G-7 foreign ministers discuss ‘growing threats’, from Russia and China

Russian President Vladimir Putin looks on before the Victory Day military parade in Red Square marking the 75th anniversary of victory in World War II June 24, 2020 in Moscow, Russia.


Foreign ministers from the developed countries of the Group of Seven (G-7) are due to meet in London on Tuesday to discuss the most pressing geopolitical challenges facing the world, including Russia and China.

The UK is hosting G-7 foreign and development ministers in the first face-to-face meetings since the start of the coronavirus pandemic and the group’s first gathering of foreign ministers since 2019.

Geopolitical issues which the UK says “threaten to undermine democracy, freedoms and human rights” will be on the agenda on Tuesday, including “relations with Russia, China and Iran, as well as the crisis in Myanmar, the violence in Ethiopia and the ongoing war in Syria”, the government said in a press release.

‘Ongoing malign Russian activity’, UK says, including troop build-up on border with Ukraine, jailing of opposition figure Alexei Navalny and situation in Belarus , are on the agenda.

On Monday, British Foreign Secretary Dominic Raab met with US Secretary of State Antony Blinken. At a press conference, they reiterated their joint commitment to “maintain transatlantic unity in defense of our common values ​​and in response to direct threats,” Blinken said.

“Shared Challenges”

The talks come ahead of a broader G-7 summit in Cornwall in early June, which will be attended by G-7 leaders, including US President Joe Biden, who will make his first scheduled trip abroad since taking office.

First row (LR); European Union High Representative for Foreign Affairs Josep Borrell, British Foreign Secretary Dominic Raab, US Secretary of State Antony Blinken, (middle row left to right) German Federal Foreign Minister Heiko Maas, Japanese Foreign Minister Motegi Toshimitsu and Canadian Foreign Minister Marc Garneau, back row (LR); Italian Foreign Minister Luigi Di Maio and French Minister for Europe and Foreign Affairs Jean-Yves Le Drian pose for a family photo on the stairs of Lancaster House in London ahead of bilateral talks during the ministers’ meeting of Foreign Affairs and Development of the G7 on May 4. 2021 in London, England.

Stephane Rousseau | Getty Images

The G-7 is an alliance of the most industrialized countries in the world: the United Kingdom, the United States, Canada, France, Germany, Italy and Japan. The EU participates in all discussions as a guest.

After talks throughout the day on Tuesday, the foreign ministers will then hold a dinner-debate with the invited countries, Australia, India, South Korea, South Africa and Brunei as as the current president of ASEAN.

Diplomatic relations between the G-7 and Russia have remained strained since its annexation of Crimea from Ukraine in 2014, which led to Russia’s suspension from what was then the Group of Eight (G-8) and international sanctions imposed on Russia.

Since then, Russian interference in the 2016 US election, a 2018 nerve agent attack in the UK, a cyberattack on US government and corporate networks, and alleged interference in the US election 2020 led to new sanctions against the country. The Russian government has repeatedly denied all the allegations.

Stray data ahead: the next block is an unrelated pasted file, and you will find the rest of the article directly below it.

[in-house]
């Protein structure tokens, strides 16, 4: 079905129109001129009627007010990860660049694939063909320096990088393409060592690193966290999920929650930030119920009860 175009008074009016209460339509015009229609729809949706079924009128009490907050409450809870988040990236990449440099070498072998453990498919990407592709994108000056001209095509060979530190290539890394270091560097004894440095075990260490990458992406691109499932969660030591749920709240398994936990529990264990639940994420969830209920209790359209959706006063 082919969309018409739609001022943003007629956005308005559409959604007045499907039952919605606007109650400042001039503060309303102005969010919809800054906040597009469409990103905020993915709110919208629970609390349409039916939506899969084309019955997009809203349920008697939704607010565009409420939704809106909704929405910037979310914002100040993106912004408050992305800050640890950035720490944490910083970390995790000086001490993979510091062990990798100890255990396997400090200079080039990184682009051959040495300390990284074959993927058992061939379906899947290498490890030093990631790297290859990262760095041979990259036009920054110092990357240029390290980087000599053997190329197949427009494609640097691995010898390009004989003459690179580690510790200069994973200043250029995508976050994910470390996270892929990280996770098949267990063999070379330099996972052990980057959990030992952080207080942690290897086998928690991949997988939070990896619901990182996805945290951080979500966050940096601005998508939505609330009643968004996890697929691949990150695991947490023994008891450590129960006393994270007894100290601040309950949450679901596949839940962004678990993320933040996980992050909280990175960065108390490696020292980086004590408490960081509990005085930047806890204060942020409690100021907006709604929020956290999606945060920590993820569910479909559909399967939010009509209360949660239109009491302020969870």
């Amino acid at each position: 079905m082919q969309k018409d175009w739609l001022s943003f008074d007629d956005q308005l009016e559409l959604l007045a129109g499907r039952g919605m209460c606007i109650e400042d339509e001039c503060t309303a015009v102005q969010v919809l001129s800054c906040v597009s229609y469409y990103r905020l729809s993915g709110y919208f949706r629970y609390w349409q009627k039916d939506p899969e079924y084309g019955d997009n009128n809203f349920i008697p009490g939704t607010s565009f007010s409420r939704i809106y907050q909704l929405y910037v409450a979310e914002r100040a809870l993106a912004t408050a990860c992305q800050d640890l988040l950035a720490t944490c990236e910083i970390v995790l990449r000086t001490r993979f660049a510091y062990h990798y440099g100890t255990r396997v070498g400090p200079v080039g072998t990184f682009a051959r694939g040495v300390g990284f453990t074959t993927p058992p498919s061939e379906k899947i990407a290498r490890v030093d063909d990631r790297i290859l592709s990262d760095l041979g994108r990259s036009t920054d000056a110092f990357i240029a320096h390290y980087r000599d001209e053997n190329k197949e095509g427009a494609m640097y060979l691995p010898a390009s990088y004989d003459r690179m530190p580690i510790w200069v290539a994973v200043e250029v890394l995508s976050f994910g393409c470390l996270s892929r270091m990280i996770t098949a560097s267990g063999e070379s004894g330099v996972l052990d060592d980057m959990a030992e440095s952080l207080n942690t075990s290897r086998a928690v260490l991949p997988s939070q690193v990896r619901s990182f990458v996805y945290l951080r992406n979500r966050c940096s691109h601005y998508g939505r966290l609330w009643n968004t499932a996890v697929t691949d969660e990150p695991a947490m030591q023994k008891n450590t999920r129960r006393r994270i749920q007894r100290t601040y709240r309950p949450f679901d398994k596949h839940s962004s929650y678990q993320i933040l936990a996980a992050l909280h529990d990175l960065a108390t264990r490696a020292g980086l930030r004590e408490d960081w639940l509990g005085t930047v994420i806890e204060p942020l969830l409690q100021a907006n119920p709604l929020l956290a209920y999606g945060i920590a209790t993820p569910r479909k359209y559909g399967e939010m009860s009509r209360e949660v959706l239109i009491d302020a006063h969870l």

Meanwhile, relations between the West and China have remained deadlocked since the departure of former US President Donald Trump, but questions remain over the future of international trade.

International relations with Iran are also in the spotlight after the Biden administration said it was open to holding talks to possibly revive the 2015 nuclear deal with the Islamic Republic. Trump pulled the US out of the deal in 2018.

“Growing Threats”

The UK currently holds the rotating G-7 presidency and Foreign Secretary Raab said the UK presidency “is an opportunity to bring together open and democratic societies and show unity at a time where it is essential to address common challenges and growing threats”. .”

Tuesday’s discussions will also focus on tensions and escalating conflicts in other parts of the world, including the coup in Myanmar. The UK said it would urge G-7 countries to take stronger action against the military junta, including expanding targeted sanctions against people linked to the junta; support for arms embargoes; and increased humanitarian assistance for the country’s most vulnerable.

US Secretary of State Antony Blinken (L) and UK Foreign Secretary Dominic Raab (R) walk along Downing Street in London, UK, May 03, 2021.

Anadolu Agency | Anadolu Agency | Getty Images

The situation in Libya and the ongoing war in Syria are also on the agenda. On Tuesday afternoon, the group will discuss the situation in Ethiopia, as well as Somalia, the Sahel and the Western Balkans.

The London meetings come as developed countries slowly resume face-to-face diplomacy after a pandemic hiatus; the last meeting of G-7 foreign ministers took place in April 2019 in Dinard and Saint-Malo in France.

The UK said Tuesday’s meeting was a crucial opportunity to revitalize face-to-face diplomacy and, in addition to geopolitical issues, “will seek to establish a shared approach among the world’s leading democracies on equitable access to vaccines, to agree global goals on girls’ education, to tough targets on climate finance and new measures to prevent hunger and food insecurity.

The talks in London come ahead of a high-profile G-7 leaders’ summit in Cornwall from June 11-13, where British Prime Minister Boris Johnson will bring together leaders from member nations, the EU and guest nations.

Covid-secure measures are in place for the London talks, including daily coronavirus testing. All national social distancing guidelines will be in effect, UK said.

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